Vietnam detains anti-China activists before torch relay

Photo/AFP
HO CHI MINH CITY (AFP) — Police in Vietnam prevented major anti-Chinese rallies Tuesday with what activists said were scores of detentions ahead of the Ho Chi Minh City leg of the troubled Olympic torch relay.

The US-based pro-democracy group Viet Tan said it had confirmed more than a dozen detainees by name in Hanoi while several activists and bloggers claimed scores more had been taken into custody, including a group of fishermen.

Viet Tan, which is banned in communist Vietnam, said those detained after protesting at China’s human rights record and its claim to disputed islands in the South China Sea were students, teachers, artists and farmers.

Police would not confirm any detentions, but an AFP reporter witnessed one incident at a Hanoi market when two protesters were taken away after unfurling a banner showing the five Olympic rings rendered as handcuffs.

The Beijing Olympic flame was flown into Ho Chi Minh City — formerly known as Saigon — from North Korea late Monday.

The relay was scheduled to start in the southern port city at 6:30 pm amid tight security, with organisers anxious to avoid disruption by pro-Tibet and rights activists that has dogged earlier legs of the global journey.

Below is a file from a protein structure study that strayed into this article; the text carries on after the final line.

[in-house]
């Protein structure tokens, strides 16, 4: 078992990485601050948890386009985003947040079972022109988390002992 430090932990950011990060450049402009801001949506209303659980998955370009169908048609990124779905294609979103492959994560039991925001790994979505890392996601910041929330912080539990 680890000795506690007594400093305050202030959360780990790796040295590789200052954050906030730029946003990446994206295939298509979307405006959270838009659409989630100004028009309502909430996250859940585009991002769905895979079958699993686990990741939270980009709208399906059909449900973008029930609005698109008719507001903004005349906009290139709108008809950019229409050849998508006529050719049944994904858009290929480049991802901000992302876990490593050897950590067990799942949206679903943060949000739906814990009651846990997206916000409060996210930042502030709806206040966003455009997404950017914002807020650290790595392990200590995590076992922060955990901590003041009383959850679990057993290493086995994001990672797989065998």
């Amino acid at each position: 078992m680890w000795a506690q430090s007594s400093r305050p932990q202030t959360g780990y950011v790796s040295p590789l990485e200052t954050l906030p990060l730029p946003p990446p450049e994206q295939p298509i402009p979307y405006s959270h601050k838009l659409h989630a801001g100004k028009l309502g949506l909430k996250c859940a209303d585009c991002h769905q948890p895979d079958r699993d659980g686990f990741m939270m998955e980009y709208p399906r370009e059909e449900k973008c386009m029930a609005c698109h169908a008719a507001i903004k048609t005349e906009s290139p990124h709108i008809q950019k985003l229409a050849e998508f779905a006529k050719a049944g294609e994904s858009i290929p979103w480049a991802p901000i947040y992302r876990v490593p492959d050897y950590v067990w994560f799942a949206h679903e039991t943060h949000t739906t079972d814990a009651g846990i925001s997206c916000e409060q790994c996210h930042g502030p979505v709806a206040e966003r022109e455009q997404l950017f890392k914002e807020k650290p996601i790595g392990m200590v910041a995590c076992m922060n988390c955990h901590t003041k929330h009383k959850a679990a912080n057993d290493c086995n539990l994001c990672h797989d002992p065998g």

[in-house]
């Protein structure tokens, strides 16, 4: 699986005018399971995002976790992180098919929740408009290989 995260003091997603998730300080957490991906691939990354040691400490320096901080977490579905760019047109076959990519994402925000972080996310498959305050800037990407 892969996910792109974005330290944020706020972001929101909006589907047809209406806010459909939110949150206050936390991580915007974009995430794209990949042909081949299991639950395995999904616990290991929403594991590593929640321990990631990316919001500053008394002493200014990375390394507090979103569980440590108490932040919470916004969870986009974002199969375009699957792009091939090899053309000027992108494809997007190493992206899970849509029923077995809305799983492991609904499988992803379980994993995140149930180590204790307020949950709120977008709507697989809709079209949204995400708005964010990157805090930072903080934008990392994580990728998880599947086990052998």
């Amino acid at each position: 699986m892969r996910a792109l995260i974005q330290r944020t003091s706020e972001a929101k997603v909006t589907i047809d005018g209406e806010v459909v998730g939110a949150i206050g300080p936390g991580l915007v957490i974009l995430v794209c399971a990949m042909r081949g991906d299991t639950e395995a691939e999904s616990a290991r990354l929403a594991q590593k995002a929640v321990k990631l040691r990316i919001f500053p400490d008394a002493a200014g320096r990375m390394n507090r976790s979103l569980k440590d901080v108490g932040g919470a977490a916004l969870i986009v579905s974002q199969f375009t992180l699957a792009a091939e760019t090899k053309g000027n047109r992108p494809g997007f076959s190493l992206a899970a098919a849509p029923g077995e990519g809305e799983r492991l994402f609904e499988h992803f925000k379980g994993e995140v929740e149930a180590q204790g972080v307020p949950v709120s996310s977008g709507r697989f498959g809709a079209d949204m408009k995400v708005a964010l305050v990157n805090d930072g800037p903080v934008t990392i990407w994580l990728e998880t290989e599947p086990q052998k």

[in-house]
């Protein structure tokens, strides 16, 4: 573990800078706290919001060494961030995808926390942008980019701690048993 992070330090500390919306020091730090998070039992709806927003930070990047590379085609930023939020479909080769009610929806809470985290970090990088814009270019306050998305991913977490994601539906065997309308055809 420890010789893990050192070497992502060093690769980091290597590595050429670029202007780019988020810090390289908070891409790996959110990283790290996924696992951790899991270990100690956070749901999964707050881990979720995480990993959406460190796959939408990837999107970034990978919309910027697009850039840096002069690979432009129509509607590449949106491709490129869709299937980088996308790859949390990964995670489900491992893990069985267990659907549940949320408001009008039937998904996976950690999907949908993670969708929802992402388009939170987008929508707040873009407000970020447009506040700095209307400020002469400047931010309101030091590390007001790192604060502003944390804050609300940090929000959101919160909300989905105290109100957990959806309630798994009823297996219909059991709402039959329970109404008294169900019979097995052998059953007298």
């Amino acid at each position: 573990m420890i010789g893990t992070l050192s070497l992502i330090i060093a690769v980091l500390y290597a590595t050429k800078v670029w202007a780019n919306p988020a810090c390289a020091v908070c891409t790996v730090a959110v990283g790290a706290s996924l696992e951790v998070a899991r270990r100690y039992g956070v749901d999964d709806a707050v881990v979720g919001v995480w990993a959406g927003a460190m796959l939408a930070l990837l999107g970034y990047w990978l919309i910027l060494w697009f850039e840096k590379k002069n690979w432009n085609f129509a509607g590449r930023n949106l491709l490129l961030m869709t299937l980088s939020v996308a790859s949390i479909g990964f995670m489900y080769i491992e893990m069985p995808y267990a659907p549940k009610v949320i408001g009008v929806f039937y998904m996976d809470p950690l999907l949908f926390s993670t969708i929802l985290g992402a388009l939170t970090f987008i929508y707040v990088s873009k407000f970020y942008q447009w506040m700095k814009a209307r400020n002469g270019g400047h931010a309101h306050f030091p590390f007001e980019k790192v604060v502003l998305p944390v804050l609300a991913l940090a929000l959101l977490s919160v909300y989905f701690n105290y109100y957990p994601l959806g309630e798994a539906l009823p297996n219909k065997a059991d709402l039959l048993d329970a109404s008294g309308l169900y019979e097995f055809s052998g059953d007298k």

Some 60 runners will carry the torch from the downtown Opera House along a secret route of some 10 to 13 kilometres (six to eight miles) to the Military Zone 7 Competition Hall stadium near the airport, officials said.

After Vietnam, the Olympic torch will be flown to Hong Kong and Macau, and from there into the Chinese mainland.

Ho Chi Minh City includes Vietnam’s largest ethnic Chinese community, and several youths were seen wearing T-shirts that said “Proud to be Chinese” and bore the Beijing Olympics logo “One World, One Dream, One China.”

While pro-Tibet rallies have dogged the relay in cities including London, Paris and Canberra, Vietnam’s mostly young and nationalist activists are more driven by the country’s own long-simmering dispute with its neighbour.

Beijing and Hanoi are among the claimants to the Spratly and Paracel island chains, in a dispute that late last year triggered a series of street rallies rarely seen in Vietnam, a one-party state.

The governments of Vietnam and China routinely stress their comradely ties, and Prime Minister Nguyen Tan Dung last week promised China’s visiting Foreign Minister Yang Jiechi to stage a trouble-free torch relay.